Fabien Dodard, a Haitian native who has worked at U.S. agencies Victors & Spoils, CP+B and Colle McVoy, and now a creative director at Parkour Studio, has started a GoFundMe campaign to raise cash to run “shithole” themed ads for Haiti in the American capital. He has set a $40,000 goal, and raised a little over $2,000 so far.
The more money he raises, the more ads he’ll be able to run. The creative has already been produced, with headlines like “A majestic sh**hole awaits,” “You bring the sunscreen. We bring the sh**hole” and “Our sh**hole beaches go on for days.” There is also a letter to Trump that could run in The New York Times.
Here are mockups of how the ads would look:

The campaign is not connected to the government of Haiti or its tourism agency.
While the official fundraising goal is $40,000, Dodard would happily take more. On the GoFundMe page, he offers this breakdown of how the funds would be used at certain levels:

• With $3,000, we can have one billboard on the insterstate.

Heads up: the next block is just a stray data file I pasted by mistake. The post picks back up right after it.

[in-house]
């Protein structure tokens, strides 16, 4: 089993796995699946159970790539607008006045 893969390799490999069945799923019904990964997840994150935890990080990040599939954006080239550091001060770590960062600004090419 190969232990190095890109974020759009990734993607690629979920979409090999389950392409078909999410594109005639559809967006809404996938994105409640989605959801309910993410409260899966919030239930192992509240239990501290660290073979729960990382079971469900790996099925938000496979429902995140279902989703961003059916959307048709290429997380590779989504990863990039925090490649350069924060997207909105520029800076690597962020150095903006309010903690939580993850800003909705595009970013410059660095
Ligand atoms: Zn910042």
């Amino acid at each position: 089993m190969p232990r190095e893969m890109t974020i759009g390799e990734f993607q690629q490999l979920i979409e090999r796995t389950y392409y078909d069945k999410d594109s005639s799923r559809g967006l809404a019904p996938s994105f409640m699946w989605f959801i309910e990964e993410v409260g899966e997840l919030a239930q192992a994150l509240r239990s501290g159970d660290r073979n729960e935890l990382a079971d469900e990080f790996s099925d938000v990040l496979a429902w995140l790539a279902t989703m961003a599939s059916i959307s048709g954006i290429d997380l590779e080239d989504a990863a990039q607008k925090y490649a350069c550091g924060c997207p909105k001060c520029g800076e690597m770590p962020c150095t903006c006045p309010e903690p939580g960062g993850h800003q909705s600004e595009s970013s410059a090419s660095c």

• With $15,000, we can have one billboard up downtown.
• With $20,000, we’ll have one billboard + some transit ads
• With $35,000, we’ll have 2 billboards + some transit ads
• With $40,000, we’ll have all of the above + some ads in a D.C. mall
• With $200,000, we’ll have all of the above + a half page insertion of our letter in the New York Times. (yes a shithole half page insertion in the NYT is very expensive…)
• With $500,000+, we’ll have all of the above and will invest the rest of the money in tourism projects and infrastructure.

Via: AdWeek

Budweiser's booze-free beer Prohibition stars in anti-drink drive campaign

Budweiser is using its new alcohol-free sub-brand, Prohibition, for an ad campaign tackling drink-driving over the Christmas period.

The ads, which appear in out of home sites and digital platforms throughout December, are running in collaboration with the Department for Transport’s road safety campaign, THINK!

Rowan Chidgey, marketing manager for Budweiser UK, said: “We’re really pleased to be supporting THINK! to keep safety front of mind this Christmas and proud to make great products like Budweiser Prohibition, so party-goers can enjoy beer as well as moderation.